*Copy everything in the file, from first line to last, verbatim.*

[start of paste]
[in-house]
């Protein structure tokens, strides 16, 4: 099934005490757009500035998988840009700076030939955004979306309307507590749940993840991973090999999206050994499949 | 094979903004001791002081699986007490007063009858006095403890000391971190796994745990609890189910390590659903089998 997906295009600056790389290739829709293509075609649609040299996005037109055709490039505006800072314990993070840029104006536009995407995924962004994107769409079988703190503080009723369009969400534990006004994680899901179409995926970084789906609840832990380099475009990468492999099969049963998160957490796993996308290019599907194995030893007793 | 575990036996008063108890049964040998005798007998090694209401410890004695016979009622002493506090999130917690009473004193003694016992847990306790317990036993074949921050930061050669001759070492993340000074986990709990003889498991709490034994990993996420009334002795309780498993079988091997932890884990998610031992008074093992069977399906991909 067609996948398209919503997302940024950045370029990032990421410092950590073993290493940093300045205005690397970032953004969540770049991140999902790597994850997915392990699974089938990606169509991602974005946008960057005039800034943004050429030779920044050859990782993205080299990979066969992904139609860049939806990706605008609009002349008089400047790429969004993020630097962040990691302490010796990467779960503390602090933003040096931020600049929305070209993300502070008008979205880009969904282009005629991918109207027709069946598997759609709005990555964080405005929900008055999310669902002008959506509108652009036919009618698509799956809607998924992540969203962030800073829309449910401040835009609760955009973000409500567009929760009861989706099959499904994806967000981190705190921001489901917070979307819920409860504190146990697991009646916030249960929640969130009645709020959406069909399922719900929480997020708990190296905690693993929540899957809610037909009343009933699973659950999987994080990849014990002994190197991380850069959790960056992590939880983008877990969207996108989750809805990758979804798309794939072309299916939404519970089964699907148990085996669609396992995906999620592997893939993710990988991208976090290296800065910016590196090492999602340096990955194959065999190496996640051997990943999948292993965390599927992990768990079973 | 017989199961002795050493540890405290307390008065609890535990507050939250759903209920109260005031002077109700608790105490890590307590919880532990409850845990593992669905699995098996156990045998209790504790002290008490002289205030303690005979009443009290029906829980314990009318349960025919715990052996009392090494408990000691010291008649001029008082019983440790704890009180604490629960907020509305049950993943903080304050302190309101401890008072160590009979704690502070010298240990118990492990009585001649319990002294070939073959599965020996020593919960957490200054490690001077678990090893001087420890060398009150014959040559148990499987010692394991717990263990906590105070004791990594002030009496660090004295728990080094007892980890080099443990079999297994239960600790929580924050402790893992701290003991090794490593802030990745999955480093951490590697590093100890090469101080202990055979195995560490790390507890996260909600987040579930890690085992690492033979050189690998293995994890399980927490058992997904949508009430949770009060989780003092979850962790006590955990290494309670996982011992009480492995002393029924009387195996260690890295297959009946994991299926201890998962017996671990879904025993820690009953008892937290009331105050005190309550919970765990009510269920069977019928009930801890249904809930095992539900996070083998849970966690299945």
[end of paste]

[in-house]
């Protein structure tokens, strides 16, 4: 099934005490757009500035998988840009700076030939955004979306309307507590749940993840991973090999999206050994499949 | 094979903004001791002081699986007490007063009858006095403890000391971190796994745990609890189910390590659903089998 997906295009600056790389290739829709293509075609649609040299996005037109055709490039505006800072314990993070840029104006536009995407995924962004994107769409079988703190503080009723369009969400534990006004994680899901179409995926970084789906609840832990380099475009990468492999099969049963998160957490796993996308290019599907194995030893007793 | 575990036996008063108890049964040998005798007998090694209401410890004695016979009622002493506090999130917690009473004193003694016992847990306790317990036993074949921050930061050669001759070492993340000074986990709990003889498991709490034994990993996420009334002795309780498993079988091997932890884990998610031992008074093992069977399906991909 067609996948398209919503997302940024950045370029990032990421410092950590073993290493940093300045205005690397970032953004969540770049991140999902790597994850997915392990699974089938990606169509991602974005946008960057005039800034943004050429030779920044050859990782993205080299990979066969992904139609860049939806990706605008609009002349008089400047790429969004993020630097962040990691302490010796990467779960503390602090933003040096931020600049929305070209993300502070008008979205880009969904282009005629991918109207027709069946598997759609709005990555964080405005929900008055999310669902002008959506509108652009036919009618698509799956809607998924992540969203962030800073829309449910401040835009609760955009973000409500567009929760009861989706099959499904994806967000981190705190921001489901917070979307819920409860504190146990697991009646916030249960929640969130009645709020959406069909399922719900929480997020708990190296905690693993929540899957809610037909009343009933699973659950999987994080990849014990002994190197991380850069959790960056992590939880983008877990969207996108989750809805990758979804798309794939072309299916939404519970089964699907148990085996669609396992995906999620592997893939993710990988991208976090290296800065910016590196090492999602340096990955194959065999190496996640051997990943999948292993965390599927992990768990079973 | 017989199961002795050493540890405290307390008065609890535990507050939250759903209920109260005031002077109700608790105490890590307590919880532990409850845990593992669905699995098996156990045998209790504790002290008490002289205030303690005979009443009290029906829980314990009318349960025919715990052996009392090494408990000691010291008649001029008082019983440790704890009180604490629960907020509305049950993943903080304050302190309101401890008072160590009979704690502070010298240990118990492990009585001649319990002294070939073959599965020996020593919960957490200054490690001077678990090893001087420890060398009150014959040559148990499987010692394991717990263990906590105070004791990594002030009496660090004295728990080094007892980890080099443990079999297994239960600790929580924050402790893992701290003991090794490593802030990745999955480093951490590697590093100890090469101080202990055979195995560490790390507890996260909600987040579930890690085992690492033979050189690998293995994890399980927490058992997904949508009430949770009060989780003092979850962790006590955990290494309670996982011992009480492995002393029924009387195996260690890295297959009946994991299926201890998962017996671990879904025993820690009953008892937290009331105050005190309550919970765990009510269920069977019928009930801890249904809930095992539900996070083998849970966690299945």